The role of Pharmacy Technicians plays a valuable role particularly supporting Clinical Pharmacists in GP surgeries.
There are many benefits to appointing a Pharmacy Technician to your team as they can support with a range of tasks including patient satisfaction, improved repeat medication work flow, medicines optimisation, prescribing savings and medication safety. A Pharmacy Technician can support practices in the following areas:
Ensuring accurate records of medication following discharge from hospital and liaising with patients to help their understanding of any changes
Releasing pharmacist and GP time by resolving medication queries with patients
Acting as a point of contact with community pharmacies where usual medications are out of stock
Looking for equivalent medication alternatives for patients with difficulty swallowing tablets
Advising on cost- effective prescribing choices and avoiding medication waste
Pharmacy technicians may also give advice to patients on stopping smoking, and provide expertise on different treatment options for patients in a specialist area, such as mental health or general practice.
To practise in Great Britain, pharmacy technicians must be registered with the General Pharmaceutical Council (GPhC) and have satisfied the Council that it meets its detailed requirements.
Registered pharmacy technicians have to keep their skills and knowledge up to date with annual continuing professional development (CPD).
To practice as a pharmacy technician you need to study for an accredited qualification such as:
BTEC National Diploma in pharmaceutical science
NVQ/SVQ level 3 in pharmacy services
National Certificate in pharmaceutical science
To apply for a course, you need to be working in a pharmacy setting. All employers will ask for at least 4 GCSEs (9-4/A*-C), including English, math’s and two science or equivalent qualifications.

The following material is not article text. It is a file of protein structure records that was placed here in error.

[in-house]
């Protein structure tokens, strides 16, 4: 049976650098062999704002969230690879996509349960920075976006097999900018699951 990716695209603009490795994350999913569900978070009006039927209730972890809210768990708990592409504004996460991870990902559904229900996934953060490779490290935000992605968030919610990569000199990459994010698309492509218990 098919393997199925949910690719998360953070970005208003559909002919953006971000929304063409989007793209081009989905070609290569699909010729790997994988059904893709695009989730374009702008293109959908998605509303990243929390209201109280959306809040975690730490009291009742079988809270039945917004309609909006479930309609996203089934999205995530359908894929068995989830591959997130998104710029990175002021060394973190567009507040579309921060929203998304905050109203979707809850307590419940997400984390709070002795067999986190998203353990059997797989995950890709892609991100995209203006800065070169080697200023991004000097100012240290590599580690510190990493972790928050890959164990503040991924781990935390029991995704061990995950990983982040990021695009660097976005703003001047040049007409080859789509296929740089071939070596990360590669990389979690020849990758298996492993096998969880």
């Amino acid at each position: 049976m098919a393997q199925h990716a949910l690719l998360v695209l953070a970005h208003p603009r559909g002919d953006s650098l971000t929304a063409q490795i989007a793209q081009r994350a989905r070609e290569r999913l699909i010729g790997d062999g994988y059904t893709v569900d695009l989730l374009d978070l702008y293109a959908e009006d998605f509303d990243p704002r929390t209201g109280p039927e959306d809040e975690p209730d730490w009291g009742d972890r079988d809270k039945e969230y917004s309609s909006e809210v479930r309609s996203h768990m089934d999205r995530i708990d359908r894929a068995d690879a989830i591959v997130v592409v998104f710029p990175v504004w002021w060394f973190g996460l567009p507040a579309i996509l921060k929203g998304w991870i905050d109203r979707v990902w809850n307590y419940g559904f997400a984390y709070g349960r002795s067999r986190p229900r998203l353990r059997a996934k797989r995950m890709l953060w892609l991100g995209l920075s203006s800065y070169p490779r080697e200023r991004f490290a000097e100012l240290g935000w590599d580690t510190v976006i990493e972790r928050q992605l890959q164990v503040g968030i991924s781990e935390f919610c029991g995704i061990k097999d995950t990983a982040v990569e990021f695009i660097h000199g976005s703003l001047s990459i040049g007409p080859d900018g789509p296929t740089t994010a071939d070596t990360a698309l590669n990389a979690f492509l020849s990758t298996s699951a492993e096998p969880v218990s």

Training to become a pharmacy technician usually takes two years. It combines practical work experience with study, either at college or by distance learning. Courses cover:
actions and uses of medicine pharmacy manufacturing
Once qualified, many pharmacy technicians join the Association of Pharmacy Technicians (APTUK). The APTUK runs courses, conferences and seminars where pharmacy technicians can exchange ideas and update their skills.
Qualified and experienced pharmacy technicians can go on to study to become a pharmacist.
The Black Country and West Birmingham Training Hub are looking to recruit to a Pharmacy Ambassador Role to work alongside the Taining Hub Team to provide clinical expertise to help shape and to contribute to workforce transformation within the area.
The aim is that the Pharmacist Ambassador will provide clinical advice and guidance on the development of the projects and will be a strong link into Pharmacy Workforce to achieve the following outcomes:
To enhance and support the delivery of the planned Pharmacy Network across the STP.
To develop relationships with other Pharmacy Professionals across the STP in order to improve patient outcomes, better access and support general practice workload.
To provide clinical expertise to develop a Training Hub offer that supports PCNs with the recruitment of Pharmacy Technicians
Provide Primary Care Pharmacy Technicians with support, advice and encouragement and promote the peer mentoring offer to increase uptake.
Support the development of a training needs analysis for Primary Care Clinical Pharmacists and Pharmacy Technicians.
Provide support and advice in developing a Primary Care Pharmacy Training Forum for the STP and identify areas for development.
Please see below useful job descriptions and person specifications if you are considering employing a Pharmacist within your Practice;
To view the Pharmacy Technician Apprenticeship offers from Walsall College, please click the link below:
To view the minimum requirements for the Pharmacy Technician role, please click the link below:
GP Forward View Project Manager